Ful or broad beans have become somewhat of a delicacy in the Arab world. No mezza is complete without a plate of mushed up broad beans stuck alongside a tower of flat flatbread. This steaming batch of Ful offered a warming aroma that drew me closer. Each restaurant in the Old city of Jerusalem competed for the best plate of starchy goodness, presenting their dip on small plates with crownings of olive oil and parsley. It’s shocking that such a simple, ‘peasant’ side dish could gain the respect of millions of Arab ‘followers’ – but I must say it has also captured my heart, this dish is a must try!
2 cups boiled and pealed broad beans
3 cloves garlic, crushed
1/2 cup lemon juice
1/2 cup olive oil
1/2 teaspoon salt
1/2 teaspoon cumin – optional
parsley, finely chopped for the garnish
Mash the broad beans. Add all the ingredients and mix. Serve on small plates with the ful spread into a thin layer. Drizzle with olive oil and crown with parsley.
In our last few days of venturing Jerusalem’s Old City, Mum and I went on a hunt for the best coffee shop. It was essential that we brought back a bag of freshly brewed coffee for my Teta and my Aunty Helen back in Australia.
A small cup of super strong, super sweet Arabic coffee is a must have every time we pay my grandparents a visit. When I was young I remember standing over the stove glaring into the bright red coffee pot waiting for the water to boil. I remember yelling out what coffee to sugar ratio to add to the water, and disputes resulting from the innocent question. My grandparents prefer what they call ‘three and three’- three parts coffee to three parts sugar. My parents on the other hand prefer ‘three and two.’ My Teta prefers plain coffee beans in her grind where my mum likes her coffee beans ground with fresh cardamon pods. Nonetheless, coffee of this sort is quintessentially Arabic, and I always enjoy it!
Nothing says Arabic food like Arabic bread. A meal is never ever complete without it! But unlike the arabic bread that we find in Sydney that is flat and soft, the bread that I found in Jerusalem was thick and rough, burnished over an open flame. As a kid I remember emergency calls from my Teta to my Mum, begging her to pick up 10 bags of arabic bread on our way to Teta’s house. Bread in my grandparents household was some what a security blanket. It was something that took my grandparents back to when they were young and living in Palestine. It made them remember coming home to steaming hot bread, fresh out of their mothers wood-fired ovens that immediately satisfied.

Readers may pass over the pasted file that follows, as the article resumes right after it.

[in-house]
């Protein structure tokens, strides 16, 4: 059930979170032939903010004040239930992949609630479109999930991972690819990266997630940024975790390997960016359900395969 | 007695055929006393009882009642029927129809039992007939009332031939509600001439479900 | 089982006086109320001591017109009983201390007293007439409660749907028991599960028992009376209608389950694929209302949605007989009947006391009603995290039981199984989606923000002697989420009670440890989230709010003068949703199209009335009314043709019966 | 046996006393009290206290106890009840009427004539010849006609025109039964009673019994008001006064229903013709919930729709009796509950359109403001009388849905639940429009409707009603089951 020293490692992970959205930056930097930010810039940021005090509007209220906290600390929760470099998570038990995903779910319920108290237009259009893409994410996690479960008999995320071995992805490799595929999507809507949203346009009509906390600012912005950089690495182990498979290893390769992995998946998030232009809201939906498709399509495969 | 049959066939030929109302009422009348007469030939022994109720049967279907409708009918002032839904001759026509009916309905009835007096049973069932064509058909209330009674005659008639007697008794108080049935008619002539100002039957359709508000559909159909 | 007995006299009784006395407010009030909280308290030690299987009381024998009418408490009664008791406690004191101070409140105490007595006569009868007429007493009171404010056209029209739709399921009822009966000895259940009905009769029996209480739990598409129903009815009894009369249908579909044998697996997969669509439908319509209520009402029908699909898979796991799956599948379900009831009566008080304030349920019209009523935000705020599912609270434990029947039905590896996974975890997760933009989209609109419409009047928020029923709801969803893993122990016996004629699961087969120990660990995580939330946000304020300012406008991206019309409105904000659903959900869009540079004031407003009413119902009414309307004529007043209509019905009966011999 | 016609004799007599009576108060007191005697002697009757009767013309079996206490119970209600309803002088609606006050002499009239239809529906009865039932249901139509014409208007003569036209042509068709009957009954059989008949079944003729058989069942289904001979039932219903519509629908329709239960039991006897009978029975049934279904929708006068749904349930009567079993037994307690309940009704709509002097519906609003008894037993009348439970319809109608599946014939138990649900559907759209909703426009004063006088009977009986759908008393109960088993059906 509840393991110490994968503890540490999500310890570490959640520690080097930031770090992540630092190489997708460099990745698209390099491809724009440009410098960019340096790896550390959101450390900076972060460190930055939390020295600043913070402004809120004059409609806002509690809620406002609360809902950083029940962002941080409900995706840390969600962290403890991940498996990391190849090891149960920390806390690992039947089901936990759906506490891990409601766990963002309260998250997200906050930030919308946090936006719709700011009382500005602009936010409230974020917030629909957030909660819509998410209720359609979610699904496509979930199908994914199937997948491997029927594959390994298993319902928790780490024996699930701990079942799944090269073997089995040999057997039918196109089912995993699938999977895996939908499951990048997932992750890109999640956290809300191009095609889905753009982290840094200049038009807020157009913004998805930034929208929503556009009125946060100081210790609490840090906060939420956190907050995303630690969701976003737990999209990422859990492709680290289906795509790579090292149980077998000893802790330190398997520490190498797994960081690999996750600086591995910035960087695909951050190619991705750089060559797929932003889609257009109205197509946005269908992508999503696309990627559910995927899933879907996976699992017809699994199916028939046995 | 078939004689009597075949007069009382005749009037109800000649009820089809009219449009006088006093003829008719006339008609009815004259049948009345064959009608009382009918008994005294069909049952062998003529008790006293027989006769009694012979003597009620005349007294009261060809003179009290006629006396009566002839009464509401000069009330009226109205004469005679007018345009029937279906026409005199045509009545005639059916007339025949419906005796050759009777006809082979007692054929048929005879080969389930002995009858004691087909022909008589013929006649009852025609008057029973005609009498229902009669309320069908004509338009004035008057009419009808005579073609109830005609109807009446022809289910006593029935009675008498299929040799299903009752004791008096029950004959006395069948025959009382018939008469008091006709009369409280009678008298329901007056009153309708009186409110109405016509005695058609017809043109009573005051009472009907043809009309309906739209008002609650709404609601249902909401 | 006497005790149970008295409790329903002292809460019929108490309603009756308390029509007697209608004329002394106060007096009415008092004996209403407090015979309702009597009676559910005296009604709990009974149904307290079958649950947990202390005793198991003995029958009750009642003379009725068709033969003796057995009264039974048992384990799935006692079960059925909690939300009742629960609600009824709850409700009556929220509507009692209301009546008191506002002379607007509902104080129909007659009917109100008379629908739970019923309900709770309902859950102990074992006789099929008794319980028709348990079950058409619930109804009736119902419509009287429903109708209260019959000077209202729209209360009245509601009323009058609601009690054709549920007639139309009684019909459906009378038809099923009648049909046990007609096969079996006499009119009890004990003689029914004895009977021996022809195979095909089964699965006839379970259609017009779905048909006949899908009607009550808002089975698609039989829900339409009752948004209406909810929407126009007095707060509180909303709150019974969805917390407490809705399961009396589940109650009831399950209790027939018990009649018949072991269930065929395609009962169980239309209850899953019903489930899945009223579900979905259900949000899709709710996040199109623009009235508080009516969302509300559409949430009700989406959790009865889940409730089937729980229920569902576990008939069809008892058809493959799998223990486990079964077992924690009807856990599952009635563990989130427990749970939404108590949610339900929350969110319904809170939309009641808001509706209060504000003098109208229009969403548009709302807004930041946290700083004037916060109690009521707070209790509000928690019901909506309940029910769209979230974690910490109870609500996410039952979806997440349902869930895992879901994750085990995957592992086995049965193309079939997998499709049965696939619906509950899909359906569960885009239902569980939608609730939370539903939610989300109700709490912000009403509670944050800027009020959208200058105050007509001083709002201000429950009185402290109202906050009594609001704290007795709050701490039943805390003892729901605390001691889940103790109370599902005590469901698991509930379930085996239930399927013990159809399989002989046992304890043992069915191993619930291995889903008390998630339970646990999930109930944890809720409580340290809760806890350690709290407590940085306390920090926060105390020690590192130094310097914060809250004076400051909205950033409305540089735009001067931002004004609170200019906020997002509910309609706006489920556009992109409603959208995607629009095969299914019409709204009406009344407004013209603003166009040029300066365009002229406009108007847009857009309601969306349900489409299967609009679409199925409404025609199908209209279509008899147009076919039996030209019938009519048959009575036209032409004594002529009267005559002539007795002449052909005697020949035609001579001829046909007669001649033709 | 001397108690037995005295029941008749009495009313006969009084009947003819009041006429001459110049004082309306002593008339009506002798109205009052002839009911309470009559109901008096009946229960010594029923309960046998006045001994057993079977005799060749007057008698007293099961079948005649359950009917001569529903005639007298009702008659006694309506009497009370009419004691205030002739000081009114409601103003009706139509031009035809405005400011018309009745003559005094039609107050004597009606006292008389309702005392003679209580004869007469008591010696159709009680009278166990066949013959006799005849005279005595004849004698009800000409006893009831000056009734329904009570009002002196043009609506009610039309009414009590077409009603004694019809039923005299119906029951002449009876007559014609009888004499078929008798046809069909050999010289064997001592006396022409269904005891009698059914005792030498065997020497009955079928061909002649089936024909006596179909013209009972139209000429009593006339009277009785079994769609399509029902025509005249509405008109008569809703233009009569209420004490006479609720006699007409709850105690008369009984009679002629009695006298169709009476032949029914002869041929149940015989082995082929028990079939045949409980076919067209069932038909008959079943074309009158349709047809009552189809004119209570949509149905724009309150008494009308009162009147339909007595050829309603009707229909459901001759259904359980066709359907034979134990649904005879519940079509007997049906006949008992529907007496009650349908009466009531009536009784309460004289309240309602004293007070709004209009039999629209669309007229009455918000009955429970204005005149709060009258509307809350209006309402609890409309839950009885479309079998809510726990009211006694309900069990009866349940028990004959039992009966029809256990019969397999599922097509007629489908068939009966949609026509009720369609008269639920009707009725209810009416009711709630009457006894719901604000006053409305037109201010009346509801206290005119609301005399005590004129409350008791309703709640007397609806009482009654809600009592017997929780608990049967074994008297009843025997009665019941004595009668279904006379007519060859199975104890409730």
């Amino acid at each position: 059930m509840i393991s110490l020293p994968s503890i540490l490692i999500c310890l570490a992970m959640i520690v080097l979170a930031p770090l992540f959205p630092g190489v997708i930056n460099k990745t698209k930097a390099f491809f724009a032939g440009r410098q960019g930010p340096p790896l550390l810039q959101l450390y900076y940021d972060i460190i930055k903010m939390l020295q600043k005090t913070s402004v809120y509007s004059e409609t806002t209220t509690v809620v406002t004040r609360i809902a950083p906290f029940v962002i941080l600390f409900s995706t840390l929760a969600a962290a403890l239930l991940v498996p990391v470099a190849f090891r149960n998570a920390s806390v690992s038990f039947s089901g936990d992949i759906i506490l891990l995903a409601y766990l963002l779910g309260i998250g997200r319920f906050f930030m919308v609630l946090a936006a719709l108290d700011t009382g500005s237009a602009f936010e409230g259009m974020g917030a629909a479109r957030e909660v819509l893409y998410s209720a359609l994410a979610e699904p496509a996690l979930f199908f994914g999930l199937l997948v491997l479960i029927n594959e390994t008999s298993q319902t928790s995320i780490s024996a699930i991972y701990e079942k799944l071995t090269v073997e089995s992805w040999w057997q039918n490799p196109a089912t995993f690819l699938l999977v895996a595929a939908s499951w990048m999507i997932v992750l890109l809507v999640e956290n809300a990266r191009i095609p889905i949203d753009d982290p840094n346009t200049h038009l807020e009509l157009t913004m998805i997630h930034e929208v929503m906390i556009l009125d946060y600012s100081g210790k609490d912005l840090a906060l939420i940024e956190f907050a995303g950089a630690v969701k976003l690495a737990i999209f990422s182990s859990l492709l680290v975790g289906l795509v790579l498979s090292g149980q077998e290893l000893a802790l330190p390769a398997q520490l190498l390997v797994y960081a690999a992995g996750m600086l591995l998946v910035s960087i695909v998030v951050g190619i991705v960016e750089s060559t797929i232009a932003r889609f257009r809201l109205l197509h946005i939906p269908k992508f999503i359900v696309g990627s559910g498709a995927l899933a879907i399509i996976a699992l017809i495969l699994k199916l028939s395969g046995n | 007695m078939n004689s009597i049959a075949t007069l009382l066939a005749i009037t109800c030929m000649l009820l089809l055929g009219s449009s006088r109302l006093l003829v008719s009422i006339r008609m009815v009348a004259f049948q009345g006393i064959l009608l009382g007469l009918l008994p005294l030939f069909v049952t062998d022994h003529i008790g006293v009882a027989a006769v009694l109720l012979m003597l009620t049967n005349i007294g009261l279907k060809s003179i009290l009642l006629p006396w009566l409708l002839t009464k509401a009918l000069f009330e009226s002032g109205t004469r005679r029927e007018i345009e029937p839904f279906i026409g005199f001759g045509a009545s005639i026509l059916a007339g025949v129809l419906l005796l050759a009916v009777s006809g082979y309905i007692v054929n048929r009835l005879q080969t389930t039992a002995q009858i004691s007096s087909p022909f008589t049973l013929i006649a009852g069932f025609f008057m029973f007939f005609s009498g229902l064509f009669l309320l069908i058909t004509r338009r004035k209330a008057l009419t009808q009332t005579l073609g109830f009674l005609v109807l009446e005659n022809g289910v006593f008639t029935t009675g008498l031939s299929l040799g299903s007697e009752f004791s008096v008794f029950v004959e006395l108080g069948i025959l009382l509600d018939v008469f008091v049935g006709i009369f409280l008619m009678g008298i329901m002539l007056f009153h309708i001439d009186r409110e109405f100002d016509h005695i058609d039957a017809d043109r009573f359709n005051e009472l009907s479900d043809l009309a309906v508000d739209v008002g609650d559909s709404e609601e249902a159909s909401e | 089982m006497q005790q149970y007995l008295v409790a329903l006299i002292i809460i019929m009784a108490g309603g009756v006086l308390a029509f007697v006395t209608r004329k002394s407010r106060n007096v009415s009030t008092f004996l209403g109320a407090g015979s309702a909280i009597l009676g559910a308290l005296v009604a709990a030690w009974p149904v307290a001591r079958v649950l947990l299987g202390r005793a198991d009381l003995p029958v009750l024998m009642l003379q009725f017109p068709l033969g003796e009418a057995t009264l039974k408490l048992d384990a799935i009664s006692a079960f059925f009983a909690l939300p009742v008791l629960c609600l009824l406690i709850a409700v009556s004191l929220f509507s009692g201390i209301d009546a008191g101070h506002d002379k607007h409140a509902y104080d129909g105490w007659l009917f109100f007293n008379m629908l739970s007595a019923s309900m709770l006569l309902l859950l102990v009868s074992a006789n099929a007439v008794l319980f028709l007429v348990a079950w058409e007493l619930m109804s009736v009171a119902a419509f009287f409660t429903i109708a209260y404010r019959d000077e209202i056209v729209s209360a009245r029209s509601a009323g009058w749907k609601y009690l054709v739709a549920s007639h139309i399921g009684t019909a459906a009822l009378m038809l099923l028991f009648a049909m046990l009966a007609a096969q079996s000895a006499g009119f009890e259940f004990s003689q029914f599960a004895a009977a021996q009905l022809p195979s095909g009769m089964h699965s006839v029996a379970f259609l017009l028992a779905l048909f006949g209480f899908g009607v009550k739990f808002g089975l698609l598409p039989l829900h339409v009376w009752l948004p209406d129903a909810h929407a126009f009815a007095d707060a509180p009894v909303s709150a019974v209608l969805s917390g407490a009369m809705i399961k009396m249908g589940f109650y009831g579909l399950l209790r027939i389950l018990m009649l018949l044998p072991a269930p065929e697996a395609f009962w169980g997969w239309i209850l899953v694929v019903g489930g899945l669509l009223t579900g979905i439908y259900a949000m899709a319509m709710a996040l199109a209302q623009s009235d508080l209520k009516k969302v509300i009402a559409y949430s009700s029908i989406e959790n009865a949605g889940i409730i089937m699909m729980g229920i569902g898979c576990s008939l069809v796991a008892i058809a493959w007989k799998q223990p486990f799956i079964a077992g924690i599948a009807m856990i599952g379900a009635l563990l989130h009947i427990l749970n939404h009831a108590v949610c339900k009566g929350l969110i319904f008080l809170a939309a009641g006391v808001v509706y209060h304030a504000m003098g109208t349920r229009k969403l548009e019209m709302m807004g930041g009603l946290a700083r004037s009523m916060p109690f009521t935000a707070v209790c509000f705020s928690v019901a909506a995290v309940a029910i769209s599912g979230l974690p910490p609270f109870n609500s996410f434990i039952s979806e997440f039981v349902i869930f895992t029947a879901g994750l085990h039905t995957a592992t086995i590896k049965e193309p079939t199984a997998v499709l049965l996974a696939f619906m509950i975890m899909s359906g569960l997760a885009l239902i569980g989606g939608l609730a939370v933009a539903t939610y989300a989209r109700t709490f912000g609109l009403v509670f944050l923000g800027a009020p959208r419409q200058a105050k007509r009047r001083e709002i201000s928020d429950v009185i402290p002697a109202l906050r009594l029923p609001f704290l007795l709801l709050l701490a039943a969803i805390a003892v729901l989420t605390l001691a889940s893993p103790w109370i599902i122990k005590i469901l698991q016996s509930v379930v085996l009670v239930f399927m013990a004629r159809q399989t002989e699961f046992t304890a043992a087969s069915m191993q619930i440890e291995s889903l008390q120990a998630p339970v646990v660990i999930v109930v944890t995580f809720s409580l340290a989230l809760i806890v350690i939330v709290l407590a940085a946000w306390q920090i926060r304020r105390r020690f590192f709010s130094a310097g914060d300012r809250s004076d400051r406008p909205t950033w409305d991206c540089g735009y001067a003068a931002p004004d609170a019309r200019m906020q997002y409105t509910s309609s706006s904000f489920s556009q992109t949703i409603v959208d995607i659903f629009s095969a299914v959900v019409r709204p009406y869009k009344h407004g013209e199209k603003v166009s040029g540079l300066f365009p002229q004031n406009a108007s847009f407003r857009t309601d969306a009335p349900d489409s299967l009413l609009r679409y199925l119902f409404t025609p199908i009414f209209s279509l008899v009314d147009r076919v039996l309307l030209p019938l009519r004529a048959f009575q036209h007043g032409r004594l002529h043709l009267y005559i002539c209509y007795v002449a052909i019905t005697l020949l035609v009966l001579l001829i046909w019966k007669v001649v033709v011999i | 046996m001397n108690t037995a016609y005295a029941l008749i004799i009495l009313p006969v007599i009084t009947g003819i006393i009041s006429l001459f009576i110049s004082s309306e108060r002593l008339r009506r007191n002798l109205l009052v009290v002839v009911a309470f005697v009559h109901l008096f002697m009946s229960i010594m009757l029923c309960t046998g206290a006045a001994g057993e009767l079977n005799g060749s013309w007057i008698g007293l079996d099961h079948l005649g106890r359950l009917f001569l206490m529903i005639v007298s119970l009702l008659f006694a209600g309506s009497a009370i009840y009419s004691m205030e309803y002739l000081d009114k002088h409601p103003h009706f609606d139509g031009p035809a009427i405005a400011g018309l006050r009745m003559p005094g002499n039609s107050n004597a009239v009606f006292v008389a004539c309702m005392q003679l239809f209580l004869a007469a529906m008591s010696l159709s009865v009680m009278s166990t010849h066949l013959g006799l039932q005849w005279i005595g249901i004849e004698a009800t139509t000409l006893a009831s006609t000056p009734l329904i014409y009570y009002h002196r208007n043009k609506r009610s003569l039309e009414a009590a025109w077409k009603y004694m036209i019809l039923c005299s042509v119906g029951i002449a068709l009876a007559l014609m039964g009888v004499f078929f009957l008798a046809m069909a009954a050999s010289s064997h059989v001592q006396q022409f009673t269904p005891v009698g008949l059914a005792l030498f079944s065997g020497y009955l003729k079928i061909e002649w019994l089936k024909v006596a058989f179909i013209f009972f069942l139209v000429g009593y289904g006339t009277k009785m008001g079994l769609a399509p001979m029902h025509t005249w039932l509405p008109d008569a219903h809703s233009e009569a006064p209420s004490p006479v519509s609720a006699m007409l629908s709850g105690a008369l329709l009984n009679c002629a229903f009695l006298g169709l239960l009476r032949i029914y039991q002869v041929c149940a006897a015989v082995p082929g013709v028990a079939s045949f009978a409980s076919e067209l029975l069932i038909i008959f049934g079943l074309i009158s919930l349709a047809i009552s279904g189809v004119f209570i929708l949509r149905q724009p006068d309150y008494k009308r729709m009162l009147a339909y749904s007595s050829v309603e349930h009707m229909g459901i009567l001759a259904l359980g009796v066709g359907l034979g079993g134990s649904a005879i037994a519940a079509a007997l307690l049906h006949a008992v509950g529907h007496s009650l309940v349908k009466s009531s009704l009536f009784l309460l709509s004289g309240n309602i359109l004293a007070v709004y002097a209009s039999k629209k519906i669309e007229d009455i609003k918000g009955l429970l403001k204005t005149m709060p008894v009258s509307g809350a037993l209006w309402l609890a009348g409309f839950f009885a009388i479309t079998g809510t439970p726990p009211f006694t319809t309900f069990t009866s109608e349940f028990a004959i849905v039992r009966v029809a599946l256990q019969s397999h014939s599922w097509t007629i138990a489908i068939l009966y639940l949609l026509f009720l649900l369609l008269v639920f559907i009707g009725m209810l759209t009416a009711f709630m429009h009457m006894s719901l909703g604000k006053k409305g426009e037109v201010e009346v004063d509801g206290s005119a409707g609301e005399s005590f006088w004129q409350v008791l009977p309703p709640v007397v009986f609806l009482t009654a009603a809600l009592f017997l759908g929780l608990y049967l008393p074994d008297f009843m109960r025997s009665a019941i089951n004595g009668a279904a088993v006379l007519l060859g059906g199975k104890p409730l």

Growing up in Sydney, a trip to Granville with my Teta and Mum was a fortnightly must. It always fascinated me that I could experience the Arab world in a suburb only half an hour from my house. After hours of being lugged around Arabic grocery stores and the ‘quick’ trip to the Arab butcher, I was always promised a hot Mana’ish (or Zatar bread) at the end of it all. The sour oregano mixture on top of hot puffed flat bread never failed to re-ignite my happy childish self after a long day of grocery shopping. So when I came across Mana’ish on a long narrow street of the old city of Jerusalem, memories of my childhood trips to Granville returned and an instant feeling of warmth came over my winter-struck body.
The Old City of Jerusalem
Rolling out of the mini van, feet firmly planting themselves onto the ancient stone ground, I couldn’t have felt a more immense happiness. After hours of standing in between large dark men and women bearing screaming babies in a queue of what had to be a thousand people, I was glad to be home. More than glad. Lucky.
The checkpoint on the border of Jordan and Israel was far from a welcoming airport that I have become so accustomed to. Arriving at the front of the line, a man with dark green eyes and thick brown hair called us over to his booth. He sat firmly in his chair with eyes planted on us, scanning each family member as if a grocery item. It was a good ten minutes before he lifted his head from his keyboard and questioned us about our arab descent. He was sceptical about the reasons for our entry into his land. But after more scanning, and a reassuring smile from me, he let us through. He let me home.
The gates of the old city offered great vibrance and a warming welcome. Carts filled with kilos of plump, hot-pink strawberries lined the walls of the old city and the perfume of cardamon pods and strong black coffee filled the cold winter’s air. My journey to discover the food so loved by my Palestinian ancestors had begun.